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Regions yesterday afternoon, when hon. Members of all parties--and in substantial numbers--sought to discuss fair funding for education in their constituencies, can we have an early debate in the House so that counties such as mine, Shropshire, which comes bottom of the pile not only for education funding but for police, health, fire and emergency and social services funding, will have an opportunity to examine the Government's policy? More particularly, we could investigate why the Government will, during the whole of this Parliament, steadfastly have set their face against changing a formula that, for many local education authorities, is totally inadequate. We were told yesterday that the formula is unlikely to change for the next three years. The Leader of the House will be aware that there has been no change for the past three years and no attempt to consider these matters. Please may we have an early debate?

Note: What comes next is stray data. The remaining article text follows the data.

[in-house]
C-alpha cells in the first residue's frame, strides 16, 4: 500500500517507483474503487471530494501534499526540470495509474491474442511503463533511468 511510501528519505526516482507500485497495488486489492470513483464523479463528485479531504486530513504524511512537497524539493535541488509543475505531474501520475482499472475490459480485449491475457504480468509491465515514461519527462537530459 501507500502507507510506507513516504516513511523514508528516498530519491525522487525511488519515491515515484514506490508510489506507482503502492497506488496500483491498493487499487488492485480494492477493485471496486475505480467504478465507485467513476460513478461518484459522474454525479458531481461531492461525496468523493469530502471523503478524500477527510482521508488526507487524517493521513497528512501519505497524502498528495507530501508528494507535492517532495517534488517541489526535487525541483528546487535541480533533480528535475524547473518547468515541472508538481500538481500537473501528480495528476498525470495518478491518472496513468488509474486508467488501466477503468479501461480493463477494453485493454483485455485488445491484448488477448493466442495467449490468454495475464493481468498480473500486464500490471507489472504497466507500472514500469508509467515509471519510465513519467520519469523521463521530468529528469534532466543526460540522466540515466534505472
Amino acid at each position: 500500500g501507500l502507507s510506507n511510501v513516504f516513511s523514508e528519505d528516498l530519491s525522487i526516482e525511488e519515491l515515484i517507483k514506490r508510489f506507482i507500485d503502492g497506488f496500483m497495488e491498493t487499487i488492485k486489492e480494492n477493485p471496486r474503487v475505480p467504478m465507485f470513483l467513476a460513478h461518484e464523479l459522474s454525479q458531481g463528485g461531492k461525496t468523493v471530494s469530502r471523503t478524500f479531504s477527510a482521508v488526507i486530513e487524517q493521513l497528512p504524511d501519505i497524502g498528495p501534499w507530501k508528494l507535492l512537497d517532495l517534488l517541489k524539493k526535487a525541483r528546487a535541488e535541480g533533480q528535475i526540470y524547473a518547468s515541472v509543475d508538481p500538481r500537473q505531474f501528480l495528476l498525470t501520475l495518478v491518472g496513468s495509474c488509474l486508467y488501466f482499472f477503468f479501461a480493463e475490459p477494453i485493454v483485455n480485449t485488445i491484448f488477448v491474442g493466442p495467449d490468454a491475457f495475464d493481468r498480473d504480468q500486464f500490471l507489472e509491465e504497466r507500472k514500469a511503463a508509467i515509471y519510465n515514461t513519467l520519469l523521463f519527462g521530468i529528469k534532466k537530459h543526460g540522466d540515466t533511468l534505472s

Mrs. Beckett: I am indeed aware that there has been no change in the funding formula in recent years, which means that it is the formula that was put in place by the Government that the hon. Gentleman supported. I am sure that it is within his knowledge that it is not true that the matter has not been considered: it has received, and continues to receive, extensive consideration. The hon. Gentleman will know that the issues are both complex and difficult. I can assure him that the Government will continue to work to try to get greater fairness into the system. As he will readily identify from the fact that it is the formula that we inherited, there are no easy answers.